Prejudice events and traumatic stress among heterosexuals and lesbians, gay men, and bisexuals

Stress-ImgBy Edward J. Alessia, James I. Martin, Akua Gyamerah &
Ilan H. Meyer

July 2013

*Article originally published in the Journal of Aggression, Maltreatment & Trauma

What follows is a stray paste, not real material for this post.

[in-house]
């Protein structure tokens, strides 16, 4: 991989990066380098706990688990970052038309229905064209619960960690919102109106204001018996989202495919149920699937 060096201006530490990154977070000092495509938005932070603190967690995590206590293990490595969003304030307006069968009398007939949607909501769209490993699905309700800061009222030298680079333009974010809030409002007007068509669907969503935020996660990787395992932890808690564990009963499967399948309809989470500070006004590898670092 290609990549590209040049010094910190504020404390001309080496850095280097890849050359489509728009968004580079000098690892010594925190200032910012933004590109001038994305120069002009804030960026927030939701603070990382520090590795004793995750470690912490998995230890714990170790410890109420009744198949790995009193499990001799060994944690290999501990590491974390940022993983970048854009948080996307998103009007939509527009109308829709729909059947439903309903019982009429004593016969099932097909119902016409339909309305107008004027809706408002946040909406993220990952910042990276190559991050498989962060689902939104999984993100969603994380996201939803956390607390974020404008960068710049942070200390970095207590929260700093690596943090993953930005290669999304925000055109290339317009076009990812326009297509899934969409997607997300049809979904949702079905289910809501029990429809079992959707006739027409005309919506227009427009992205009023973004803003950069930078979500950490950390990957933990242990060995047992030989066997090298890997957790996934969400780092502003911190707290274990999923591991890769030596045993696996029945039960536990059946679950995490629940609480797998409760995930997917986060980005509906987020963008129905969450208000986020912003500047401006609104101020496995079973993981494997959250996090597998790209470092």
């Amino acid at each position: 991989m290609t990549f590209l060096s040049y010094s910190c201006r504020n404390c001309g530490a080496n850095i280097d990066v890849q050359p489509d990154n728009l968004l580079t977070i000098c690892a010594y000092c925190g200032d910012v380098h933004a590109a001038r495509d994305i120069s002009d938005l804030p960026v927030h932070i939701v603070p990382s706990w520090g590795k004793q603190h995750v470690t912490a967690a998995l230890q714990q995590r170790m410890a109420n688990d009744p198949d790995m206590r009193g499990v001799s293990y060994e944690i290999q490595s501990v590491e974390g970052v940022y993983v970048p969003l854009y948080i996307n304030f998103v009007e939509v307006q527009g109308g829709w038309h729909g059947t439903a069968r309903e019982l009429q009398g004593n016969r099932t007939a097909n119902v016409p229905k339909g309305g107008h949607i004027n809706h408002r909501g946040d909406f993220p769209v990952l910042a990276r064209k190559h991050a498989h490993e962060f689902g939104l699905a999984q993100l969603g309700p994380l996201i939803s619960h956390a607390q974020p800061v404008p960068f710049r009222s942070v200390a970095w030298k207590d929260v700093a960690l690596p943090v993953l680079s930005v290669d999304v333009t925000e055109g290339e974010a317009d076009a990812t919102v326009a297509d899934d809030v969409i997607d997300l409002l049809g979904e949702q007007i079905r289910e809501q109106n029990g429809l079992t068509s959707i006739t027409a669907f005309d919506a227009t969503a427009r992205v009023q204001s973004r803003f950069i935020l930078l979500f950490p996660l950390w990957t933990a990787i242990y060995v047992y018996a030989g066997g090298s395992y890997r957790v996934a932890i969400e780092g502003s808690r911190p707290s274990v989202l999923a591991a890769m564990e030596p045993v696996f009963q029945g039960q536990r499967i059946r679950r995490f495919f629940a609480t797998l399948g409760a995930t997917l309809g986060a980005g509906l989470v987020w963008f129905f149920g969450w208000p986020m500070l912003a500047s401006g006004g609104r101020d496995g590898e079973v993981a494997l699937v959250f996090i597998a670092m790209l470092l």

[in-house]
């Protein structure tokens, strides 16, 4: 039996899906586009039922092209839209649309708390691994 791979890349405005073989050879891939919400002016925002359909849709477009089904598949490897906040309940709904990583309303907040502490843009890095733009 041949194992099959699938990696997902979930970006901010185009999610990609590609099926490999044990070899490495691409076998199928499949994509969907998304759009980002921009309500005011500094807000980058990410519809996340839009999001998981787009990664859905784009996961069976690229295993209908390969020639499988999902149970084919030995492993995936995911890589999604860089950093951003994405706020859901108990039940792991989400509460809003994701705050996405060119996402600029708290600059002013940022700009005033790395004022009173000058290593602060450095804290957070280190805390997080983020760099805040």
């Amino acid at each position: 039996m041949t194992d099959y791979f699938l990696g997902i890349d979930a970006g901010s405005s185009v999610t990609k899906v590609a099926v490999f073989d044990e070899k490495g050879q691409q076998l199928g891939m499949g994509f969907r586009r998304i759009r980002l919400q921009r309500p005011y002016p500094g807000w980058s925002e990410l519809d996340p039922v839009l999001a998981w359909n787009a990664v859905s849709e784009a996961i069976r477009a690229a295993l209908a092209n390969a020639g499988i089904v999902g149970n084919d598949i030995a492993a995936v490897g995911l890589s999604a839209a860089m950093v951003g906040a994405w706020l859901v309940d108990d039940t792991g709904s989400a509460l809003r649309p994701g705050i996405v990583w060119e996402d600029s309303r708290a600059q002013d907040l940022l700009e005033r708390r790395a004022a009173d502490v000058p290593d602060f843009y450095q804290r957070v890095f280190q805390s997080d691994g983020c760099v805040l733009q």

This mixed-methods study examined associations between prejudice events and post-traumatic stress disorder (PTSD) among 382 lesbians, gays, and bisexuals (LGB) and 126 heterosexu-als. Using the Composite International Diagnostic Interview, we assessed PTSD with a relaxed Criterion A1; that is, we allowed events that did not involve threat to life or physical integrity to also qualify as traumatic. We first assessed whether exposure to prejudice-related qualifying events differed with respect to participants’ sexual orientation and race. We found that White LGBs were more likely than White heterosexuals to encounter a prejudice-related qualifying event, and among LGBs, Black and Latino LGBs were no more likely than White LGBs to experience this type of event.  We then used qualitative analysis of participants’ brief narratives to examine prejudice events that precipitated Relaxed Criterion A1 PTSD among 8 participants. Two themes emerged: (a) the need to make major changes, and (b) compromised sense of safety and security following exposure to the prejudice event.

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